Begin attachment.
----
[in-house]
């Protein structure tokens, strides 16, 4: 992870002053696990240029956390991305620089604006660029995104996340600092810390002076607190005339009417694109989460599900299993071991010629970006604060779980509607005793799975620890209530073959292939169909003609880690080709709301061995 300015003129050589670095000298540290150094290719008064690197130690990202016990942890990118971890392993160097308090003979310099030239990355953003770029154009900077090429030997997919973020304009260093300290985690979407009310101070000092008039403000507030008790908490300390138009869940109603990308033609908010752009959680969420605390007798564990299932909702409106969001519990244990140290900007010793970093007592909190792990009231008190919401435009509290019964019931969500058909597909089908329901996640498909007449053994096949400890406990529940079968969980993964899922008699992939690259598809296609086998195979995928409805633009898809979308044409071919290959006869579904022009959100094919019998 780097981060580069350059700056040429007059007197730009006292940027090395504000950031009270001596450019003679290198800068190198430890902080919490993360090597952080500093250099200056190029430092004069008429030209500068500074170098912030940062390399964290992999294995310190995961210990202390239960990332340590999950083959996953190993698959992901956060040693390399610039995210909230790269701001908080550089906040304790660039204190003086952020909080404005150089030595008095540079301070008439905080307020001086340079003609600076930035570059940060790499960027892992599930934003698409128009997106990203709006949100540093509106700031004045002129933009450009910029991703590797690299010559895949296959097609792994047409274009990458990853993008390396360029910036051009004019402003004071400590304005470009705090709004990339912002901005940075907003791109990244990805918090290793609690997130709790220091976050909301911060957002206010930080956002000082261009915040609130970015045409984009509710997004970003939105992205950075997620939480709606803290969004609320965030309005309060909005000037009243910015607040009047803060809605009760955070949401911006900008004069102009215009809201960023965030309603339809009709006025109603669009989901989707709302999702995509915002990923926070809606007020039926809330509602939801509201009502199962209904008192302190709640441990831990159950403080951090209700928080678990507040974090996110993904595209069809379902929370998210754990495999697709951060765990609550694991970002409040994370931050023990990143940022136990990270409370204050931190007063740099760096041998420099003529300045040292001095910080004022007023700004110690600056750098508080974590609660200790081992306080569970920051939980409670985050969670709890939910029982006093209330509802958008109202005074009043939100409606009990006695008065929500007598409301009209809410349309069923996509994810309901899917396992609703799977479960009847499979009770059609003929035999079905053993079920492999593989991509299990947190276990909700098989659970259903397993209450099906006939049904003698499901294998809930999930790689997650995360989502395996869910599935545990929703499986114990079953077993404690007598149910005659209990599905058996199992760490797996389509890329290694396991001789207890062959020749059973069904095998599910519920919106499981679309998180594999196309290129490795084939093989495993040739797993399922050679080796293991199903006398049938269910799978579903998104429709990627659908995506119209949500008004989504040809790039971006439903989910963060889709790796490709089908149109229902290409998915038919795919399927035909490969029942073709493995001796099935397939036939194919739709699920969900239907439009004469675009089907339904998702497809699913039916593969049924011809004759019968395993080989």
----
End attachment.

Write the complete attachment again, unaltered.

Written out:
[in-house]
């Protein structure tokens, strides 16, 4: 992870002053696990240029956390991305620089604006660029995104996340600092810390002076607190005339009417694109989460599900299993071991010629970006604060779980509607005793799975620890209530073959292939169909003609880690080709709301061995 300015003129050589670095000298540290150094290719008064690197130690990202016990942890990118971890392993160097308090003979310099030239990355953003770029154009900077090429030997997919973020304009260093300290985690979407009310101070000092008039403000507030008790908490300390138009869940109603990308033609908010752009959680969420605390007798564990299932909702409106969001519990244990140290900007010793970093007592909190792990009231008190919401435009509290019964019931969500058909597909089908329901996640498909007449053994096949400890406990529940079968969980993964899922008699992939690259598809296609086998195979995928409805633009898809979308044409071919290959006869579904022009959100094919019998 780097981060580069350059700056040429007059007197730009006292940027090395504000950031009270001596450019003679290198800068190198430890902080919490993360090597952080500093250099200056190029430092004069008429030209500068500074170098912030940062390399964290992999294995310190995961210990202390239960990332340590999950083959996953190993698959992901956060040693390399610039995210909230790269701001908080550089906040304790660039204190003086952020909080404005150089030595008095540079301070008439905080307020001086340079003609600076930035570059940060790499960027892992599930934003698409128009997106990203709006949100540093509106700031004045002129933009450009910029991703590797690299010559895949296959097609792994047409274009990458990853993008390396360029910036051009004019402003004071400590304005470009705090709004990339912002901005940075907003791109990244990805918090290793609690997130709790220091976050909301911060957002206010930080956002000082261009915040609130970015045409984009509710997004970003939105992205950075997620939480709606803290969004609320965030309005309060909005000037009243910015607040009047803060809605009760955070949401911006900008004069102009215009809201960023965030309603339809009709006025109603669009989901989707709302999702995509915002990923926070809606007020039926809330509602939801509201009502199962209904008192302190709640441990831990159950403080951090209700928080678990507040974090996110993904595209069809379902929370998210754990495999697709951060765990609550694991970002409040994370931050023990990143940022136990990270409370204050931190007063740099760096041998420099003529300045040292001095910080004022007023700004110690600056750098508080974590609660200790081992306080569970920051939980409670985050969670709890939910029982006093209330509802958008109202005074009043939100409606009990006695008065929500007598409301009209809410349309069923996509994810309901899917396992609703799977479960009847499979009770059609003929035999079905053993079920492999593989991509299990947190276990909700098989659970259903397993209450099906006939049904003698499901294998809930999930790689997650995360989502395996869910599935545990929703499986114990079953077993404690007598149910005659209990599905058996199992760490797996389509890329290694396991001789207890062959020749059973069904095998599910519920919106499981679309998180594999196309290129490795084939093989495993040739797993399922050679080796293991199903006398049938269910799978579903998104429709990627659908995506119209949500008004989504040809790039971006439903989910963060889709790796490709089908149109229902290409998915038919795919399927035909490969029942073709493995001796099935397939036939194919739709699920969900239907439009004469675009089907339904998702497809699913039916593969049924011809004759019968395993080989």